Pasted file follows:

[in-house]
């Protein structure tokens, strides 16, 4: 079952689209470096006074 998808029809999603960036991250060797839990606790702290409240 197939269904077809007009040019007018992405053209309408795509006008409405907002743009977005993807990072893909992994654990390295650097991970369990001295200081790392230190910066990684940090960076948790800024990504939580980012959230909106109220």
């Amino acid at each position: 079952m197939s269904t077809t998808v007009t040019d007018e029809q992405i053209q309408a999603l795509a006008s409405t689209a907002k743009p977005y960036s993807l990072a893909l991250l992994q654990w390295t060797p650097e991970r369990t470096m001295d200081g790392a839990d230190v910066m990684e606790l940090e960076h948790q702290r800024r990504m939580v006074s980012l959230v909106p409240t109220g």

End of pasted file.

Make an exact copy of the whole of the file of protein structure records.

[in-house]
């Protein structure tokens, strides 16, 4: 079952689209470096006074 998808029809999603960036991250060797839990606790702290409240 197939269904077809007009040019007018992405053209309408795509006008409405907002743009977005993807990072893909992994654990390295650097991970369990001295200081790392230190910066990684940090960076948790800024990504939580980012959230909106109220």
């Amino acid at each position: 079952m197939s269904t077809t998808v007009t040019d007018e029809q992405i053209q309408a999603l795509a006008s409405t689209a907002k743009p977005y960036s993807l990072a893909l991250l992994q654990w390295t060797p650097e991970r369990t470096m001295d200081g790392a839990d230190v910066m990684e606790l940090e960076h948790q702290r800024r990504m939580v006074s980012l959230v909106p409240t109220g």